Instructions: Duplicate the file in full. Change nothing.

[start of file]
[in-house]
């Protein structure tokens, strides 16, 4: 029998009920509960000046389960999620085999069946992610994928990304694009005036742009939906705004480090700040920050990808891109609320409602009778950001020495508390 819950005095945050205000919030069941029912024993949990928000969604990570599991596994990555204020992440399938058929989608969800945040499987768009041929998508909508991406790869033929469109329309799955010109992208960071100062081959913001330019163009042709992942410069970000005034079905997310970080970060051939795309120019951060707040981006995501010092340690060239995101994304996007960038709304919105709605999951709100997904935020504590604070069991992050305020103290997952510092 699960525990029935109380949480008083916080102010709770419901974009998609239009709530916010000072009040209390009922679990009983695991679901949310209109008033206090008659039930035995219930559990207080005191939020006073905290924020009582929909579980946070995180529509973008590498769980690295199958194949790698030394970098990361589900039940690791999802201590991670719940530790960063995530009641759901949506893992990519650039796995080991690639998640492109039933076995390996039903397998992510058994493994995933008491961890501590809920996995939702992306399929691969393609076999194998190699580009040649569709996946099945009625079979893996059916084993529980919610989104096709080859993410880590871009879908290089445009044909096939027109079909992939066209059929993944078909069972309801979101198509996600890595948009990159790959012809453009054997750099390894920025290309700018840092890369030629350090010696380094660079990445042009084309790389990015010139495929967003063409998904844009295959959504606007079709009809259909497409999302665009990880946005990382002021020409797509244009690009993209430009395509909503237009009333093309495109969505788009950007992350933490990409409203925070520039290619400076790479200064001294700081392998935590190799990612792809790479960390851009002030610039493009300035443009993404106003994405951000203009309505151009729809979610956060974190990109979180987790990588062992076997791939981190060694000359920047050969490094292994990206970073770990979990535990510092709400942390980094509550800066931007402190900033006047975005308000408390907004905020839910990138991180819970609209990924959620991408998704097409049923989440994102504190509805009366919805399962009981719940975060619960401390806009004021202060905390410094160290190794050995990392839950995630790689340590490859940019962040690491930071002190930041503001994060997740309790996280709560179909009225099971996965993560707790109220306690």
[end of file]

[in-house]
């Protein structure tokens, strides 16, 4: 029998009920509960000046389960999620085999069946992610994928990304694009005036742009939906705004480090700040920050990808891109609320409602009778950001020495508390 819950005095945050205000919030069941029912024993949990928000969604990570599991596994990555204020992440399938058929989608969800945040499987768009041929998508909508991406790869033929469109329309799955010109992208960071100062081959913001330019163009042709992942410069970000005034079905997310970080970060051939795309120019951060707040981006995501010092340690060239995101994304996007960038709304919105709605999951709100997904935020504590604070069991992050305020103290997952510092 699960525990029935109380949480008083916080102010709770419901974009998609239009709530916010000072009040209390009922679990009983695991679901949310209109008033206090008659039930035995219930559990207080005191939020006073905290924020009582929909579980946070995180529509973008590498769980690295199958194949790698030394970098990361589900039940690791999802201590991670719940530790960063995530009641759901949506893992990519650039796995080991690639998640492109039933076995390996039903397998992510058994493994995933008491961890501590809920996995939702992306399929691969393609076999194998190699580009040649569709996946099945009625079979893996059916084993529980919610989104096709080859993410880590871009879908290089445009044909096939027109079909992939066209059929993944078909069972309801979101198509996600890595948009990159790959012809453009054997750099390894920025290309700018840092890369030629350090010696380094660079990445042009084309790389990015010139495929967003063409998904844009295959959504606007079709009809259909497409999302665009990880946005990382002021020409797509244009690009993209430009395509909503237009009333093309495109969505788009950007992350933490990409409203925070520039290619400076790479200064001294700081392998935590190799990612792809790479960390851009002030610039493009300035443009993404106003994405951000203009309505151009729809979610956060974190990109979180987790990588062992076997791939981190060694000359920047050969490094292994990206970073770990979990535990510092709400942390980094509550800066931007402190900033006047975005308000408390907004905020839910990138991180819970609209990924959620991408998704097409049923989440994102504190509805009366919805399962009981719940975060619960401390806009004021202060905390410094160290190794050995990392839950995630790689340590490859940019962040690491930071002190930041503001994060997740309790996280709560179909009225099971996965993560707790109220306690």